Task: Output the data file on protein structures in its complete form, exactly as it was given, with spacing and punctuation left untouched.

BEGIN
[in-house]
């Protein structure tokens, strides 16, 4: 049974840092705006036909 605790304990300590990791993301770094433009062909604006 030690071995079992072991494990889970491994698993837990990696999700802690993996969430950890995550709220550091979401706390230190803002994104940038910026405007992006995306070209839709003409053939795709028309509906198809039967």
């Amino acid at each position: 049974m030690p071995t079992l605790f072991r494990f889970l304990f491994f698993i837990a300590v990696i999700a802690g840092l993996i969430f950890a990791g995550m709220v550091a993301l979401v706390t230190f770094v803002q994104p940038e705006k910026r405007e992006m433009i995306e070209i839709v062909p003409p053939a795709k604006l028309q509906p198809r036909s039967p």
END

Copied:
[in-house]
């Protein structure tokens, strides 16, 4: 049974840092705006036909 605790304990300590990791993301770094433009062909604006 030690071995079992072991494990889970491994698993837990990696999700802690993996969430950890995550709220550091979401706390230190803002994104940038910026405007992006995306070209839709003409053939795709028309509906198809039967």
């Amino acid at each position: 049974m030690p071995t079992l605790f072991r494990f889970l304990f491994f698993i837990a300590v990696i999700a802690g840092l993996i969430f950890a990791g995550m709220v550091a993301l979401v706390t230190f770094v803002q994104p940038e705006k910026r405007e992006m433009i995306e070209i839709v062909p003409p053939a795709k604006l028309q509906p198809r036909s039967p």